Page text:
New CMS policy syncs with federal law to protect transgender students

CHARLOTTE, N.C. — A policy has always been in place to make transgender students feel comfortable, but Charlotte-Mecklenburg Association of Educators president Erlene Lyde said the updated Charlotte Mecklenburg Schools policy now syncs with federal law Title IX, which protects transgender students in the classroom.

According to the updated policy, transgender students can either use the bathroom they want or still make a request for a private facility.

Staff must address students by name and pronoun corresponding to their gender identity, something Lyde said she's done before.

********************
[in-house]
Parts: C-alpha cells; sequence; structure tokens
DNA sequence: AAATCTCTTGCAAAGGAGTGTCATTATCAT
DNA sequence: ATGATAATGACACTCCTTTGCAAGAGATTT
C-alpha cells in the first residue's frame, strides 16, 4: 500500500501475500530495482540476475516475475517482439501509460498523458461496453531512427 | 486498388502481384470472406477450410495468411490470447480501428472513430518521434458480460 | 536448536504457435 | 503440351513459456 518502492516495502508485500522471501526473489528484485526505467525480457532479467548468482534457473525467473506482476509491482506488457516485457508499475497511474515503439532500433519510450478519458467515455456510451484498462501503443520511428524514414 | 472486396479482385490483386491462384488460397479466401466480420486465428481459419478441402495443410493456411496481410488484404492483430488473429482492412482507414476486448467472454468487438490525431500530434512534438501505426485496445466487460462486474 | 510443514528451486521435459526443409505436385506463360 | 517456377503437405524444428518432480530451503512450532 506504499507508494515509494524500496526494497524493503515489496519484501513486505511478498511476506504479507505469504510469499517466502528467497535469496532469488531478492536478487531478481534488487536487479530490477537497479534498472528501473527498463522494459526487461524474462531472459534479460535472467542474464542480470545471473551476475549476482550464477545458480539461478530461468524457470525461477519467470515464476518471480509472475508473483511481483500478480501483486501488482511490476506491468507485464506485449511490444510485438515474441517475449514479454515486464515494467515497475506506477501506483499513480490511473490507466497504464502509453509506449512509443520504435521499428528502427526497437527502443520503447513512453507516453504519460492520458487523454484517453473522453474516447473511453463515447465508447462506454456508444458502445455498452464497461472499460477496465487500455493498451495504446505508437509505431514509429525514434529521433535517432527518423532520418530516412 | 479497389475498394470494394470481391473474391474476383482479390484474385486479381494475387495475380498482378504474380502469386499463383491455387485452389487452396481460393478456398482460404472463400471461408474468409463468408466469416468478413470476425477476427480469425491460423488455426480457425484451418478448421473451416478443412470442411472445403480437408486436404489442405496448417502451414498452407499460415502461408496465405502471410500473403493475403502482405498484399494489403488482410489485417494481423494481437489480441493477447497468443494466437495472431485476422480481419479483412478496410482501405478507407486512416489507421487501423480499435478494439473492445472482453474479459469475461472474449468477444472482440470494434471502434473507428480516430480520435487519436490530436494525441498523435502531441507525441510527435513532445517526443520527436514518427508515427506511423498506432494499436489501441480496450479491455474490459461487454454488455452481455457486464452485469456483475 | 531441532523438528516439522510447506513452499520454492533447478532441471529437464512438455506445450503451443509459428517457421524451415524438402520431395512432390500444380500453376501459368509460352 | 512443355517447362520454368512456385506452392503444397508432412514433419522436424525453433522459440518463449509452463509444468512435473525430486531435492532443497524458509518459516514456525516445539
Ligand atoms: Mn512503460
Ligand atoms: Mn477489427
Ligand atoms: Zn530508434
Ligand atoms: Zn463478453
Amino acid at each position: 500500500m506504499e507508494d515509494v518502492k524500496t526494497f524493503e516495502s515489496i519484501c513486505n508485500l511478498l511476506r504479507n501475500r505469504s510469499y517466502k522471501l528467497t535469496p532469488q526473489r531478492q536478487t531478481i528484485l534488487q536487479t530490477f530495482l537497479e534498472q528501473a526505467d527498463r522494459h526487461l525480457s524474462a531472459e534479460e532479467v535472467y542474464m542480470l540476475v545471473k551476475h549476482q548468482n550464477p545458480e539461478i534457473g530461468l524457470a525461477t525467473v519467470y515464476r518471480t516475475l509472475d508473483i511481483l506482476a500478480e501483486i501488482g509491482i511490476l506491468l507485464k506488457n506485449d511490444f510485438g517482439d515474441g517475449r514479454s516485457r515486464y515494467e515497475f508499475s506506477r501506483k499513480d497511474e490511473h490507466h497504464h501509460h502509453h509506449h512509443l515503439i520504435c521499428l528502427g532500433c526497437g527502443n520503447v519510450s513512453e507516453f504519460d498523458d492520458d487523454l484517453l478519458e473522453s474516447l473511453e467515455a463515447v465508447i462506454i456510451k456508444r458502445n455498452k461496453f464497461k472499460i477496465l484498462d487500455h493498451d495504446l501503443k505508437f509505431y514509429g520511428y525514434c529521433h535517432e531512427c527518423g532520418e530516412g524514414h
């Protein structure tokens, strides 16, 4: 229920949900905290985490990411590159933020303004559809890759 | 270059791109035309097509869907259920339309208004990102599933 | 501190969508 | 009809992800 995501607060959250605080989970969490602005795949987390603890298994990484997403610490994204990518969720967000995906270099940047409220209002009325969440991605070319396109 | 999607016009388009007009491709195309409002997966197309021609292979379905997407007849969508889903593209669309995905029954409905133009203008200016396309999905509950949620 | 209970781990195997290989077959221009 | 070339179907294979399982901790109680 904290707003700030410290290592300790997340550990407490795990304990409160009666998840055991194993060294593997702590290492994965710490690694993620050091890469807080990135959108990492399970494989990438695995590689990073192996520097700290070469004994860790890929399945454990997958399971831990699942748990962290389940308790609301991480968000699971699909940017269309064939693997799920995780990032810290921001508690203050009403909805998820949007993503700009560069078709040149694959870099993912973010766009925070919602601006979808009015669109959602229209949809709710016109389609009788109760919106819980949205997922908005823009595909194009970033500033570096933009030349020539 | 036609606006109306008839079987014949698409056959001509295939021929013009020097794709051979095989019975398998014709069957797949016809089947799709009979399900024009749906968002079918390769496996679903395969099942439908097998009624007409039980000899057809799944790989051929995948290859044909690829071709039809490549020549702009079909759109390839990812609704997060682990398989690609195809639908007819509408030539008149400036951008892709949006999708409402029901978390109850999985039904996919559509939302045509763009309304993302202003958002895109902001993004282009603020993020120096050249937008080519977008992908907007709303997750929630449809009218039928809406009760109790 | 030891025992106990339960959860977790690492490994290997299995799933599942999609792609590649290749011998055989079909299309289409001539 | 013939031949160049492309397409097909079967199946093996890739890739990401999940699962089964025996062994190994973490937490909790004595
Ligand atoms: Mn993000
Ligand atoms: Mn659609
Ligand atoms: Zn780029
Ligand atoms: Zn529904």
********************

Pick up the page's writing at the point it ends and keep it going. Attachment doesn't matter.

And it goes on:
“I've called them by what they preferred to be called. It's not what's on their record, but it's to make the child feel safe, and secure and nurtured and understood and accepted,” Lyde said.

North Carolina's controversial House Bill 2 said students must use public restrooms based on their biological gender, but CMS's updated policy follows a federal appeals court ruling that says that' is unconstitutional.

“Whatever the personal views are on this subject -- I just want us all to know -- that our first and foremost duty is to take care of children,” Lyde said.

Parents said the policy makes it easier for students to learn and without worrying about their environment.

“You have to accept them for what they are. We're maybe not going to understand everything about it, but we can't really alienate people,” parent Kelly Hagemann said.

The CMAE president said teachers will get updated training on the new CMS policy for the new school year.

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